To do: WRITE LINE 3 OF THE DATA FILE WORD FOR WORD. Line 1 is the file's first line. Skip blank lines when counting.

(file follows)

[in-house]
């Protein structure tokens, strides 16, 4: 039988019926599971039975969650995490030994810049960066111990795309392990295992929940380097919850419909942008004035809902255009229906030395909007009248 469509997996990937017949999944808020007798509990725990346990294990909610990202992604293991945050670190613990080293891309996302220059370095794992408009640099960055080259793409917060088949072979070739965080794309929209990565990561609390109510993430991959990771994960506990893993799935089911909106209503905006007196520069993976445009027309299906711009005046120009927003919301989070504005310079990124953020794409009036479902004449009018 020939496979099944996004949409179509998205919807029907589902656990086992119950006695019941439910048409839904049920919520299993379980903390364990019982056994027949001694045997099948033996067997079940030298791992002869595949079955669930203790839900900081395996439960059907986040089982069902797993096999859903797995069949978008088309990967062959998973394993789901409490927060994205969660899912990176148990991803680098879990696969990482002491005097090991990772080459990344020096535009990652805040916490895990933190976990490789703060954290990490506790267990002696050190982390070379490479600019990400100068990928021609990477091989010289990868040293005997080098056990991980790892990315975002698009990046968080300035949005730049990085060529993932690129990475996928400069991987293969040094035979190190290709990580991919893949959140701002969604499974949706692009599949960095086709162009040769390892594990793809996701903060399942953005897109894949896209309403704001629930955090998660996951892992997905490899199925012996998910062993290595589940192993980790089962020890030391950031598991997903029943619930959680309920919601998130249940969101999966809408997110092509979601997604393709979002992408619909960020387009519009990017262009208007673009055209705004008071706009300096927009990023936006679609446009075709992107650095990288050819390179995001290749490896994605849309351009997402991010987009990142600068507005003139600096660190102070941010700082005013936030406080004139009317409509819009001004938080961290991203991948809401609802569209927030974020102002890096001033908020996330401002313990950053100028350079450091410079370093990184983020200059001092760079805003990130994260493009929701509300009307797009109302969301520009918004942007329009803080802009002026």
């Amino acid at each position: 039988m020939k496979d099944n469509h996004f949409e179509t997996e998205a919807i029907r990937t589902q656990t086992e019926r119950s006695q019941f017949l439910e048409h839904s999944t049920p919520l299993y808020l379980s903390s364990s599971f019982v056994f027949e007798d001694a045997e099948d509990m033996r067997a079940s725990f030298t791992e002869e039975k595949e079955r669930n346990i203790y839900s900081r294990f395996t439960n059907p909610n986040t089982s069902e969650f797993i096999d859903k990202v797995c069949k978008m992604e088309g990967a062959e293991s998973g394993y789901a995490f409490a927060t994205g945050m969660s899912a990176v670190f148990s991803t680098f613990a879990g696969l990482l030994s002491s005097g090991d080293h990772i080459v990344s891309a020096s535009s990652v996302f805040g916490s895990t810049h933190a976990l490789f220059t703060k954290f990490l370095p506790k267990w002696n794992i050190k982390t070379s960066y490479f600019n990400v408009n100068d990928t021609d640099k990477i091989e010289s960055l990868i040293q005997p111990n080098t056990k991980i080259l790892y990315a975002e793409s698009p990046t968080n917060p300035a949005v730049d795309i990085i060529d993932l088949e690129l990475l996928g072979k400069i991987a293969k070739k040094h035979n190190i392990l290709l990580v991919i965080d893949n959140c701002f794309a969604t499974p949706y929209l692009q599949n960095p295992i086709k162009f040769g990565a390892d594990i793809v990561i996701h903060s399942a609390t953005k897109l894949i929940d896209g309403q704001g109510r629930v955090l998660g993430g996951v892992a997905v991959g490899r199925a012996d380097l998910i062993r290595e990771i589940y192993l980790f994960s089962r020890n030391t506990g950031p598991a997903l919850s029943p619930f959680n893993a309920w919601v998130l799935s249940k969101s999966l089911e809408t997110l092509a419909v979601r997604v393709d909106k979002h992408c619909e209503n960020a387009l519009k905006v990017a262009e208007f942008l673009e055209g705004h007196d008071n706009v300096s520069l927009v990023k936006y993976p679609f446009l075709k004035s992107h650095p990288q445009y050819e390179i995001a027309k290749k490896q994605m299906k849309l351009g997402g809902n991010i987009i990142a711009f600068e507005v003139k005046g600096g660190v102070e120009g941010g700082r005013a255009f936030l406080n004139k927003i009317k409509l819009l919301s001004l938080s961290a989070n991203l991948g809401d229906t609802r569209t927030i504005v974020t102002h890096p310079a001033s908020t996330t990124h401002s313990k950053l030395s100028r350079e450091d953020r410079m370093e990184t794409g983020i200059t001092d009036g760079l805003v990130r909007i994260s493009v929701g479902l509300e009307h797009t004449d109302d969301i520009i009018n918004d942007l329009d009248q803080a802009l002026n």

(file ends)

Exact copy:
């Amino acid at each position: 039988m020939k496979d099944n469509h996004f949409e179509t997996e998205a919807i029907r990937t589902q656990t086992e019926r119950s006695q019941f017949l439910e048409h839904s999944t049920p919520l299993y808020l379980s903390s364990s599971f019982v056994f027949e007798d001694a045997e099948d509990m033996r067997a079940s725990f030298t791992e002869e039975k595949e079955r669930n346990i203790y839900s900081r294990f395996t439960n059907p909610n986040t089982s069902e969650f797993i096999d859903k990202v797995c069949k978008m992604e088309g990967a062959e293991s998973g394993y789901a995490f409490a927060t994205g945050m969660s899912a990176v670190f148990s991803t680098f613990a879990g696969l990482l030994s002491s005097g090991d080293h990772i080459v990344s891309a020096s535009s990652v996302f805040g916490s895990t810049h933190a976990l490789f220059t703060k954290f990490l370095p506790k267990w002696n794992i050190k982390t070379s960066y490479f600019n990400v408009n100068d990928t021609d640099k990477i091989e010289s960055l990868i040293q005997p111990n080098t056990k991980i080259l790892y990315a975002e793409s698009p990046t968080n917060p300035a949005v730049d795309i990085i060529d993932l088949e690129l990475l996928g072979k400069i991987a293969k070739k040094h035979n190190i392990l290709l990580v991919i965080d893949n959140c701002f794309a969604t499974p949706y929209l692009q599949n960095p295992i086709k162009f040769g990565a390892d594990i793809v990561i996701h903060s399942a609390t953005k897109l894949i929940d896209g309403q704001g109510r629930v955090l998660g993430g996951v892992a997905v991959g490899r199925a012996d380097l998910i062993r290595e990771i589940y192993l980790f994960s089962r020890n030391t506990g950031p598991a997903l919850s029943p619930f959680n893993a309920w919601v998130l799935s249940k969101s999966l089911e809408t997110l092509a419909v979601r997604v393709d909106k979002h992408c619909e209503n960020a387009l519009k905006v990017a262009e208007f942008l673009e055209g705004h007196d008071n706009v300096s520069l927009v990023k936006y993976p679609f446009l075709k004035s992107h650095p990288q445009y050819e390179i995001a027309k290749k490896q994605m299906k849309l351009g997402g809902n991010i987009i990142a711009f600068e507005v003139k005046g600096g660190v102070e120009g941010g700082r005013a255009f936030l406080n004139k927003i009317k409509l819009l919301s001004l938080s961290a989070n991203l991948g809401d229906t609802r569209t927030i504005v974020t102002h890096p310079a001033s908020t996330t990124h401002s313990k950053l030395s100028r350079e450091d953020r410079m370093e990184t794409g983020i200059t001092d009036g760079l805003v990130r909007i994260s493009v929701g479902l509300e009307h797009t004449d109302d969301i520009i009018n918004d942007l329009d009248q803080a802009l002026n």